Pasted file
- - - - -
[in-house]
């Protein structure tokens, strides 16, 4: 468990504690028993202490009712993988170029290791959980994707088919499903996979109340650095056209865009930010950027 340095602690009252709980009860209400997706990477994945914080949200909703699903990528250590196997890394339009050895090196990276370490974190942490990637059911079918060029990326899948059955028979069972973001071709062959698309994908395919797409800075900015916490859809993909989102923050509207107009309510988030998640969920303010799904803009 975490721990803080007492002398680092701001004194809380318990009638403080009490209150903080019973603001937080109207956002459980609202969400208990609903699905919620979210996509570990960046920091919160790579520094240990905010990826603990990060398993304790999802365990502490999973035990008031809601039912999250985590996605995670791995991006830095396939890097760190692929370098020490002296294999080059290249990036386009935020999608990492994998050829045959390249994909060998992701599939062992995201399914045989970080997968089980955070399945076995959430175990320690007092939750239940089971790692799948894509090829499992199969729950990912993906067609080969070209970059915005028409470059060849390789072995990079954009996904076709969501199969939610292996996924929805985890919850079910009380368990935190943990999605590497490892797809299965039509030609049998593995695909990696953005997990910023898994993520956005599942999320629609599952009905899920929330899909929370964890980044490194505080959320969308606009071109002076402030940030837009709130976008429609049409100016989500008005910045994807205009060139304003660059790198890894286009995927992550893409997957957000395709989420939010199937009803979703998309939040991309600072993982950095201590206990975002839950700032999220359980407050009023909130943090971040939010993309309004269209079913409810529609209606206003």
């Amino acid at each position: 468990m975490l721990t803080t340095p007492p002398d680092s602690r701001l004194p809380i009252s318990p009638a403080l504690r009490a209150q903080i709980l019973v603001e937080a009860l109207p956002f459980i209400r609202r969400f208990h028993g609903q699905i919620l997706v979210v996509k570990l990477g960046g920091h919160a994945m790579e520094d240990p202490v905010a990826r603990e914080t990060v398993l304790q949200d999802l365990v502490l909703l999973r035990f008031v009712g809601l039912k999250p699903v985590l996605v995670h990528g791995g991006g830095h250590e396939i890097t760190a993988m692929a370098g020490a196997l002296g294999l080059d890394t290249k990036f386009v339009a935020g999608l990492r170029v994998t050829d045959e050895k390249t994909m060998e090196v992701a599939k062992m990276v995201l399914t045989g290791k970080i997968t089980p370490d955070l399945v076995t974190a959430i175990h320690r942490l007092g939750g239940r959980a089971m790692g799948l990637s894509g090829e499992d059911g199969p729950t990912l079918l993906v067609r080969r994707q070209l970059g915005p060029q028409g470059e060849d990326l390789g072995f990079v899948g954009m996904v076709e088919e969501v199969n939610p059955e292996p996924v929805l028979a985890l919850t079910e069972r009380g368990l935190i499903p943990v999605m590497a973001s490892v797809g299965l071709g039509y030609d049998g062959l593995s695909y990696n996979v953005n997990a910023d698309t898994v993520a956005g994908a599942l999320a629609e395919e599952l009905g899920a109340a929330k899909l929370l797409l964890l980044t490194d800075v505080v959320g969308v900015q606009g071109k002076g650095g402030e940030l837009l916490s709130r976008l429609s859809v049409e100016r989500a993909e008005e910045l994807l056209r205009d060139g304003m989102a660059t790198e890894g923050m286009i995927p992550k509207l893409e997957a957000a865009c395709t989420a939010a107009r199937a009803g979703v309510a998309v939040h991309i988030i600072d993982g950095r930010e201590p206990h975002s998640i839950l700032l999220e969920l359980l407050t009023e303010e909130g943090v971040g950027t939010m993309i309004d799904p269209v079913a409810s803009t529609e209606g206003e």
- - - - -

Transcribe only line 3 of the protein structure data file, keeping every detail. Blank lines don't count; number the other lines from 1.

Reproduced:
């Amino acid at each position: 468990m975490l721990t803080t340095p007492p002398d680092s602690r701001l004194p809380i009252s318990p009638a403080l504690r009490a209150q903080i709980l019973v603001e937080a009860l109207p956002f459980i209400r609202r969400f208990h028993g609903q699905i919620l997706v979210v996509k570990l990477g960046g920091h919160a994945m790579e520094d240990p202490v905010a990826r603990e914080t990060v398993l304790q949200d999802l365990v502490l909703l999973r035990f008031v009712g809601l039912k999250p699903v985590l996605v995670h990528g791995g991006g830095h250590e396939i890097t760190a993988m692929a370098g020490a196997l002296g294999l080059d890394t290249k990036f386009v339009a935020g999608l990492r170029v994998t050829d045959e050895k390249t994909m060998e090196v992701a599939k062992m990276v995201l399914t045989g290791k970080i997968t089980p370490d955070l399945v076995t974190a959430i175990h320690r942490l007092g939750g239940r959980a089971m790692g799948l990637s894509g090829e499992d059911g199969p729950t990912l079918l993906v067609r080969r994707q070209l970059g915005p060029q028409g470059e060849d990326l390789g072995f990079v899948g954009m996904v076709e088919e969501v199969n939610p059955e292996p996924v929805l028979a985890l919850t079910e069972r009380g368990l935190i499903p943990v999605m590497a973001s490892v797809g299965l071709g039509y030609d049998g062959l593995s695909y990696n996979v953005n997990a910023d698309t898994v993520a956005g994908a599942l999320a629609e395919e599952l009905g899920a109340a929330k899909l929370l797409l964890l980044t490194d800075v505080v959320g969308v900015q606009g071109k002076g650095g402030e940030l837009l916490s709130r976008l429609s859809v049409e100016r989500a993909e008005e910045l994807l056209r205009d060139g304003m989102a660059t790198e890894g923050m286009i995927p992550k509207l893409e997957a957000a865009c395709t989420a939010a107009r199937a009803g979703v309510a998309v939040h991309i988030i600072d993982g950095r930010e201590p206990h975002s998640i839950l700032l999220e969920l359980l407050t009023e303010e909130g943090v971040g950027t939010m993309i309004d799904p269209v079913a409810s803009t529609e209606g206003e």